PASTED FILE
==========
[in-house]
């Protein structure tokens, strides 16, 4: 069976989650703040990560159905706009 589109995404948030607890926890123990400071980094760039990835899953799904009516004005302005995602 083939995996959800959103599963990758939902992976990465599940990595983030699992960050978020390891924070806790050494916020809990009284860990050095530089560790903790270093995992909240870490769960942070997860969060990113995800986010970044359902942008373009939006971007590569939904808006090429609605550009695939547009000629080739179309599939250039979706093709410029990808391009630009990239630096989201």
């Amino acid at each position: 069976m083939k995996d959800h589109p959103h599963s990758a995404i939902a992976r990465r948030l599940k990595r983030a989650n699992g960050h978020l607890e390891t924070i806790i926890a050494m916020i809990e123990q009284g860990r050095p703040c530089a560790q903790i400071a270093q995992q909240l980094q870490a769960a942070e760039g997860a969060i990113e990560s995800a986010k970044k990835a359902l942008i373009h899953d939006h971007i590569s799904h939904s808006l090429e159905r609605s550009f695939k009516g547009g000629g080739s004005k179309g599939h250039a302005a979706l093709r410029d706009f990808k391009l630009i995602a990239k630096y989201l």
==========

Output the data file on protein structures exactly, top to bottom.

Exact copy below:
[in-house]
């Protein structure tokens, strides 16, 4: 069976989650703040990560159905706009 589109995404948030607890926890123990400071980094760039990835899953799904009516004005302005995602 083939995996959800959103599963990758939902992976990465599940990595983030699992960050978020390891924070806790050494916020809990009284860990050095530089560790903790270093995992909240870490769960942070997860969060990113995800986010970044359902942008373009939006971007590569939904808006090429609605550009695939547009000629080739179309599939250039979706093709410029990808391009630009990239630096989201």
């Amino acid at each position: 069976m083939k995996d959800h589109p959103h599963s990758a995404i939902a992976r990465r948030l599940k990595r983030a989650n699992g960050h978020l607890e390891t924070i806790i926890a050494m916020i809990e123990q009284g860990r050095p703040c530089a560790q903790i400071a270093q995992q909240l980094q870490a769960a942070e760039g997860a969060i990113e990560s995800a986010k970044k990835a359902l942008i373009h899953d939006h971007i590569s799904h939904s808006l090429e159905r609605s550009f695939k009516g547009g000629g080739s004005k179309g599939h250039a302005a979706l093709r410029d706009f990808k391009l630009i995602a990239k630096y989201l």